The report concludes:
“Neuroscience studies have begun to shed light on the mental processes involved in learning… We explore the extent to which these new scientific insights can inform our approach to education… The new field of “educational neuroscience” sometimes called “neuroeducation” investigates some of the basic processes involved in learning to become literate numerate but beyond this it also explores “learning to learn”, cognitive control and flexibility, motivation as well as social and emotional experience. With the effective engagement of all learners as well as teachers, parents and policymakers, the impact of this emerging discipline could be highly beneficial.”
One of their significant claims is that learning “seems the most broadly and consistently successful cognitive enhancer of all.” What this means, in effect, is that education can build an individual’s cognitive reserve and resilience and that will help that person adapt to stressful and traumatic events as well as normal ageing. This reserve and resilience can be built up at any point during life.
Indeed the Kolb learning cycle: virtually mimics the brain’s own process. His four stages of learning are reflected in the basic structure of the brain: gathering sensory experiences through the sensory cortices; engaging in reflective observation (drawing on the temporal lobe); creating new concepts in the prefrontal cortex and then actively testing through our motor cortices. This was first pointed out by the neuroscientist’s Zull who suggested that the most effective learning is that which engages the most regions of the brain. Rather like Kolb’s cycle, you have to engage the whole brain, and go around the whole cycle in order to make significant changes in behaviour and performance.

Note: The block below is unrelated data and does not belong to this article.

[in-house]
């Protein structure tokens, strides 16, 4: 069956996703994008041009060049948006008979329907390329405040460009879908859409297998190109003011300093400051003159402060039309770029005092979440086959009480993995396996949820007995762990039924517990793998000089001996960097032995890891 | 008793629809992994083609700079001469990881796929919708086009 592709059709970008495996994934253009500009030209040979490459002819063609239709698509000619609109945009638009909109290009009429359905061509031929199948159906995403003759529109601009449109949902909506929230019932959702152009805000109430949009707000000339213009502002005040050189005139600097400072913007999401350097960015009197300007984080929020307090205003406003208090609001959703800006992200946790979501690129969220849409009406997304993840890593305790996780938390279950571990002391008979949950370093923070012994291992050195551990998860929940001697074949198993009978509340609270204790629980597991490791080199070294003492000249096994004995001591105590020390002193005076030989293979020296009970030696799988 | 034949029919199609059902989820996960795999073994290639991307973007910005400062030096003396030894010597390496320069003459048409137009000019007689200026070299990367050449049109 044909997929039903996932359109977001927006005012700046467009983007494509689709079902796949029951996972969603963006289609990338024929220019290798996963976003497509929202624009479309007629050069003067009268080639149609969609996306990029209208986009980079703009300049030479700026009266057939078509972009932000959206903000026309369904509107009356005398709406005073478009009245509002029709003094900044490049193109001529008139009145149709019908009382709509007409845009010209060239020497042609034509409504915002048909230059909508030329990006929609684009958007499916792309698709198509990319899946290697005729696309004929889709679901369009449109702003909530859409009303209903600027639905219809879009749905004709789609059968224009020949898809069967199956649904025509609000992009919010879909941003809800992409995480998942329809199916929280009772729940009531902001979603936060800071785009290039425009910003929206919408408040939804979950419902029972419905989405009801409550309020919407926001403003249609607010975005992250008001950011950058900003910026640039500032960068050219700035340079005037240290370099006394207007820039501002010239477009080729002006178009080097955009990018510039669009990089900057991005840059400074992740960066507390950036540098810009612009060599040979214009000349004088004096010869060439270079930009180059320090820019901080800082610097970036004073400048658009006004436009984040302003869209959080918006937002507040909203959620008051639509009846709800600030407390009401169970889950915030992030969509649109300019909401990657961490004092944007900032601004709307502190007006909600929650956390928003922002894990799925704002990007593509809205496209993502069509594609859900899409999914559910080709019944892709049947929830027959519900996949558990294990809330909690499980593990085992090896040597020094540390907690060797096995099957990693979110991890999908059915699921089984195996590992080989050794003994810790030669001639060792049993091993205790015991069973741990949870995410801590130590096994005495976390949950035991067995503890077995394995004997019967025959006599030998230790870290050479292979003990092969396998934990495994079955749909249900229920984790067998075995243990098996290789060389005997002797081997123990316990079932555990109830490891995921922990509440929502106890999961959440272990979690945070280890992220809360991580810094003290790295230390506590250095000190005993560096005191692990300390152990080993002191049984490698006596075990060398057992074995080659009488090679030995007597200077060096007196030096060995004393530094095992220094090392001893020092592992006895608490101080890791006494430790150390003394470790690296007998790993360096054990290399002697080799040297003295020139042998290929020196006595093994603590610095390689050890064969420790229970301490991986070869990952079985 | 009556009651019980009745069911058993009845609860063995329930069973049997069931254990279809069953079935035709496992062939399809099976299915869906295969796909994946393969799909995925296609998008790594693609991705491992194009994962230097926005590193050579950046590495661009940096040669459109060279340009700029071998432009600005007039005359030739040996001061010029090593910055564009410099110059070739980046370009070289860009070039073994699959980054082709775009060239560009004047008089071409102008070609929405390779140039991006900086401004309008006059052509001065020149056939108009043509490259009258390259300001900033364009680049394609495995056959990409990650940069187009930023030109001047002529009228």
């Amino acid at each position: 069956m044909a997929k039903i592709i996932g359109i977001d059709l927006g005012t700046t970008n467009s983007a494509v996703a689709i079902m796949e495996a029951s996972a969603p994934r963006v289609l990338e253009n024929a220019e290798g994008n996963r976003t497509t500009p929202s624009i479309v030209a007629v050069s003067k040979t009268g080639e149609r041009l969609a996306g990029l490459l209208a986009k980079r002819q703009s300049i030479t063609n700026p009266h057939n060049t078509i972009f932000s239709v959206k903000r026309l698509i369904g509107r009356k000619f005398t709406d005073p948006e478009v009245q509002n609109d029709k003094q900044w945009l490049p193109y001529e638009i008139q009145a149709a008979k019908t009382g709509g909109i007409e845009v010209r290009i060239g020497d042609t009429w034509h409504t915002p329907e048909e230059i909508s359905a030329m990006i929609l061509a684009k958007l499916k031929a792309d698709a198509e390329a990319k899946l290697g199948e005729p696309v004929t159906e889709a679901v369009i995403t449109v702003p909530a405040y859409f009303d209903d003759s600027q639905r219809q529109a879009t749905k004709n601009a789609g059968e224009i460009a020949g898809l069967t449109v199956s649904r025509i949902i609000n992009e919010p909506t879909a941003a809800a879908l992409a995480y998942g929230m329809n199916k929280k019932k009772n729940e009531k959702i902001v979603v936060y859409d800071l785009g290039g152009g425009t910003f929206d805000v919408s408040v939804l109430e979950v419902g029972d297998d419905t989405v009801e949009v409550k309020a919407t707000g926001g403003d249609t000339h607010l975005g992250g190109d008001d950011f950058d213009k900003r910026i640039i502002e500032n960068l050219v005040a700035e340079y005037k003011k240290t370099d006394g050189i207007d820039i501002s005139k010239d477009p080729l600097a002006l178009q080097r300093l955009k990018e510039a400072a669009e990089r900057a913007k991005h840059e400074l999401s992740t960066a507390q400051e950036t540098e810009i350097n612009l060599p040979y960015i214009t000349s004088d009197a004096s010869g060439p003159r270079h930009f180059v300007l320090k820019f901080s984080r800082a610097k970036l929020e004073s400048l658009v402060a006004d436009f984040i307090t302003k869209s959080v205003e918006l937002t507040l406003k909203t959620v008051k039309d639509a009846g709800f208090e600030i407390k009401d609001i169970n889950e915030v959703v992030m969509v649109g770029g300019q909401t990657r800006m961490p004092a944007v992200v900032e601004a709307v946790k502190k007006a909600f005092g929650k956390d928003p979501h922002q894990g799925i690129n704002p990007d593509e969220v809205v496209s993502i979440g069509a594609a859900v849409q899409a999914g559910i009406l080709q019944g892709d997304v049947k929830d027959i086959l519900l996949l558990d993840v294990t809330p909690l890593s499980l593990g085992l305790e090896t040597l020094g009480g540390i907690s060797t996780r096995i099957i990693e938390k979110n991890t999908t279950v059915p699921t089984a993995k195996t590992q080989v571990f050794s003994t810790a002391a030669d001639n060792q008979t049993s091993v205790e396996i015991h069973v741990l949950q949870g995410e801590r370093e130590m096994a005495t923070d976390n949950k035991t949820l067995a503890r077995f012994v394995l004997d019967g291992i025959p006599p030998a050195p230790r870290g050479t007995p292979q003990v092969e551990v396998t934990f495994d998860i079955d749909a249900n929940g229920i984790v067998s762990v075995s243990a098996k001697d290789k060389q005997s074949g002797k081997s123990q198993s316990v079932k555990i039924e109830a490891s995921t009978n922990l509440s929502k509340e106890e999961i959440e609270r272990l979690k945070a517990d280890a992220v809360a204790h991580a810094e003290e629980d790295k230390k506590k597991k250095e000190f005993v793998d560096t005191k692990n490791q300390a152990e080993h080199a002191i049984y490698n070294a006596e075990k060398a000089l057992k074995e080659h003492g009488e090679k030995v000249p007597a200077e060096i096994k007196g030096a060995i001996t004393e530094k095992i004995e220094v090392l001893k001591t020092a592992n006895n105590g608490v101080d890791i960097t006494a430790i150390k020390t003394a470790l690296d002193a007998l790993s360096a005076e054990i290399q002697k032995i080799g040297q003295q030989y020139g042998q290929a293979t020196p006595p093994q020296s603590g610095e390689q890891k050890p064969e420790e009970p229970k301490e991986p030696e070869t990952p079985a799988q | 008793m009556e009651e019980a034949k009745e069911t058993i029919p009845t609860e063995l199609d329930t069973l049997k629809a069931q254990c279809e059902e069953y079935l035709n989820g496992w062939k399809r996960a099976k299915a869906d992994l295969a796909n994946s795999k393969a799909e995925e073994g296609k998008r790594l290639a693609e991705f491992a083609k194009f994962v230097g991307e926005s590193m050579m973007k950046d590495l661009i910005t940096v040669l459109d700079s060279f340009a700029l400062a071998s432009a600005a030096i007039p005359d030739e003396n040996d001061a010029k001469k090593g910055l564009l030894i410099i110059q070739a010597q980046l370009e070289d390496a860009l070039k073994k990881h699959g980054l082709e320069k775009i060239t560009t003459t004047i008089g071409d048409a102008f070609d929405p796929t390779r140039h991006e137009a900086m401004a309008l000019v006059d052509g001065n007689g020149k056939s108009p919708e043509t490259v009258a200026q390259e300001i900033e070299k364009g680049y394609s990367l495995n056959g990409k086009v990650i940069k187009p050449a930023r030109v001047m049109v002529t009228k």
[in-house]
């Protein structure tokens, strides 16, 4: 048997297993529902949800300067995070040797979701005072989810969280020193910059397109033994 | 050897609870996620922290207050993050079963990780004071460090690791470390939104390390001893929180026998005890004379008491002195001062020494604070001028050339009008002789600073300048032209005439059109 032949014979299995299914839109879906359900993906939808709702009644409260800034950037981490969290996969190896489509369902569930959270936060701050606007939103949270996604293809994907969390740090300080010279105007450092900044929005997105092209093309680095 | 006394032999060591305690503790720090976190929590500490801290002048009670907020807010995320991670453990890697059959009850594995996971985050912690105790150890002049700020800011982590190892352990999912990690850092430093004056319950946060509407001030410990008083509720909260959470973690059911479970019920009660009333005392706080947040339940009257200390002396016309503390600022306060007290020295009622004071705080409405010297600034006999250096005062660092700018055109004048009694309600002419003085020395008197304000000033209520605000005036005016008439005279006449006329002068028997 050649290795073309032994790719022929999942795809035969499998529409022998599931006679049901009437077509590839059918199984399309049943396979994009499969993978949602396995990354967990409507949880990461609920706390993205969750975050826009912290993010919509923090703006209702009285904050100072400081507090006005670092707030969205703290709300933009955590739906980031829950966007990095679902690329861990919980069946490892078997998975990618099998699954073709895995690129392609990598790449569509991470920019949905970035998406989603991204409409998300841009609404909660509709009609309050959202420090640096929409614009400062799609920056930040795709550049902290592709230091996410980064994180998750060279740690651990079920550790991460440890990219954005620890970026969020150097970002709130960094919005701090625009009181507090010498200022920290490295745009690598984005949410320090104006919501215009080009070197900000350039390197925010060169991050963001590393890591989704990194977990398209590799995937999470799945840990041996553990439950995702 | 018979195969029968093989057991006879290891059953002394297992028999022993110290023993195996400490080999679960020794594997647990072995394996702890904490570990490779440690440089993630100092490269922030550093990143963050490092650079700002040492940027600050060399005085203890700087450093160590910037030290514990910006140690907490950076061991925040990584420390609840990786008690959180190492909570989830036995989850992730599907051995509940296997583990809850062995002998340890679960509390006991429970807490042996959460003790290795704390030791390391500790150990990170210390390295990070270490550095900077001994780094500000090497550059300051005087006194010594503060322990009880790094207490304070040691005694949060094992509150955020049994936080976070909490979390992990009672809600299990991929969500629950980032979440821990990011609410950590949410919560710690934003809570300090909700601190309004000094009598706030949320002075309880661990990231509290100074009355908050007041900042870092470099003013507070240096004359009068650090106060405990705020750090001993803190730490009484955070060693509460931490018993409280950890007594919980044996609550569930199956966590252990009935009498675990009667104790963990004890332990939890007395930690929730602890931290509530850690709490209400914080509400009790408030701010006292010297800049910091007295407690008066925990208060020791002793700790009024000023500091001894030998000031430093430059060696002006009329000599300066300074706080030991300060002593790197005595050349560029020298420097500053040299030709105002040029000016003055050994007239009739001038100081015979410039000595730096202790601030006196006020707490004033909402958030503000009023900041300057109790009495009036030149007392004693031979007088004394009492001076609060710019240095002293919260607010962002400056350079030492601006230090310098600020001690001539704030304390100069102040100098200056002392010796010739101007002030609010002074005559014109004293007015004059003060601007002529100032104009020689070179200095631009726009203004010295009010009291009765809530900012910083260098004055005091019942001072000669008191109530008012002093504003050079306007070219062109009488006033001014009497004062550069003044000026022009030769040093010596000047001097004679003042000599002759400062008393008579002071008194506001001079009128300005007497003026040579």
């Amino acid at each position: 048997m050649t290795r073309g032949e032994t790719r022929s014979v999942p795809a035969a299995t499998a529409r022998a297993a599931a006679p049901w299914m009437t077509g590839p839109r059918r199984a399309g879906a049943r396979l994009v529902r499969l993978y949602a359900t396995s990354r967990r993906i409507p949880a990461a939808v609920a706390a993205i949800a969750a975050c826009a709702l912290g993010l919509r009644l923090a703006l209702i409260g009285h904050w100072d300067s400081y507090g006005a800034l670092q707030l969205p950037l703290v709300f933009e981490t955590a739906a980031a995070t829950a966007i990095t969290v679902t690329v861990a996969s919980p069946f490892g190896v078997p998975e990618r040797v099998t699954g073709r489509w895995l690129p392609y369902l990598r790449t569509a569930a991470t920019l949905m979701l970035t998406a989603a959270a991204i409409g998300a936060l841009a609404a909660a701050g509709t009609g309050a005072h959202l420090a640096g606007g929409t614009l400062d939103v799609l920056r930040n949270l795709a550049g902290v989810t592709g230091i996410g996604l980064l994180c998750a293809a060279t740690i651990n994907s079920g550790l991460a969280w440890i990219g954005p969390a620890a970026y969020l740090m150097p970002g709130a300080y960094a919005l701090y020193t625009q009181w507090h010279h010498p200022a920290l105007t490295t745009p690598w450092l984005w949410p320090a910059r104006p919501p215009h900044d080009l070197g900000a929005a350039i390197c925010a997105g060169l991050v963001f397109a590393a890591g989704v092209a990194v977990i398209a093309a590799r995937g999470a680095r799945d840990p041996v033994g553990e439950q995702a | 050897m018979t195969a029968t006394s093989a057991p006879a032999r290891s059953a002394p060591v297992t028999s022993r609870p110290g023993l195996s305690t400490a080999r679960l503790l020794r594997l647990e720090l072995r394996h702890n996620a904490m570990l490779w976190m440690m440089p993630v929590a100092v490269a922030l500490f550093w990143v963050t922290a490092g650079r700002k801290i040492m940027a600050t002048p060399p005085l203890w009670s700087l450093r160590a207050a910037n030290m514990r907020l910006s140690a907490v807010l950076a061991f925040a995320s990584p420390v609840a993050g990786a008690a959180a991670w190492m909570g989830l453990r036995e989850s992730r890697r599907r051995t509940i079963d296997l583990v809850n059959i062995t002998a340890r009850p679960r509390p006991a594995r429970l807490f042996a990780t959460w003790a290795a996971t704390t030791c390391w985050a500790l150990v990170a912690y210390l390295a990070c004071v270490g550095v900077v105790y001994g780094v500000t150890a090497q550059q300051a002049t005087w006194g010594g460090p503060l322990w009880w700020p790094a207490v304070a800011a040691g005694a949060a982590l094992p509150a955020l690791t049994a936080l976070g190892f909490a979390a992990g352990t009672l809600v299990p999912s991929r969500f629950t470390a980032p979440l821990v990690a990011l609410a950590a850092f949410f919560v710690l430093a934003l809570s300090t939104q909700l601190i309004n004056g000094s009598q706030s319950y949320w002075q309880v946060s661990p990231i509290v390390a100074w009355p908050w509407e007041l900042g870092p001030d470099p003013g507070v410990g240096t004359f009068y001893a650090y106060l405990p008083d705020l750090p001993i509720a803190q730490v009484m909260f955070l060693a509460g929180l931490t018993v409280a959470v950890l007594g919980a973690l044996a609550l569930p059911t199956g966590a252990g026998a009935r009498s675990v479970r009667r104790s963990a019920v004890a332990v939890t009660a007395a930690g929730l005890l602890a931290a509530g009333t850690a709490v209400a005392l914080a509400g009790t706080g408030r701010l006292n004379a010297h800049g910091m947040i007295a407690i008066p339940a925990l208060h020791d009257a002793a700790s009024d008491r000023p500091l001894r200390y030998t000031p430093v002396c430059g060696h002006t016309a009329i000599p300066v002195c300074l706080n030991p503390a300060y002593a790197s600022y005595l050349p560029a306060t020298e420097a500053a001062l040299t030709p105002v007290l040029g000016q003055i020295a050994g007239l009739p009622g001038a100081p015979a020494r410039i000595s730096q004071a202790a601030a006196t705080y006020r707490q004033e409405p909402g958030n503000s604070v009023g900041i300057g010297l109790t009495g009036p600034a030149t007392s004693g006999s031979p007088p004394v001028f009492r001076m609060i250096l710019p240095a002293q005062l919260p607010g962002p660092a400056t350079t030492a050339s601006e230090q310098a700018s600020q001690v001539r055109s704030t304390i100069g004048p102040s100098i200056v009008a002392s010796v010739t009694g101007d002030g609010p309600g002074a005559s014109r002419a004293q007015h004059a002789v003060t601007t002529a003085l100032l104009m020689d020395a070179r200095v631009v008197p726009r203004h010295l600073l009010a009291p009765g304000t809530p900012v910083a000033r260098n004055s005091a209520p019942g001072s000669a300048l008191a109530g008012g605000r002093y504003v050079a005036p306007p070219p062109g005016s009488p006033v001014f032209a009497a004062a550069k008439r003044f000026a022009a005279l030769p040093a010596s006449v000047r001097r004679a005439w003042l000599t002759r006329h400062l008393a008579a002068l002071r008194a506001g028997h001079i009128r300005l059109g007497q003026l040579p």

From this information is possible to adduce seven design principles for corporate learning based around well researched and proven data emerging from neuroscience.
Engage the entire learning cycle. Make time for reflection, creation and active testing as well as absorbing new information.
2. Make connections with the learners’ prior knowledge and experience.
3. Create opportunities for social engagement and interaction part of the learning process.
4. Engage both feeling and thinking. Learning needs in motion as well as intellect.
5. Actively attend to attention. It is important to gain, hold and focus the learners’ attention for effective learning to take place. We simply do not pay attention to boring things.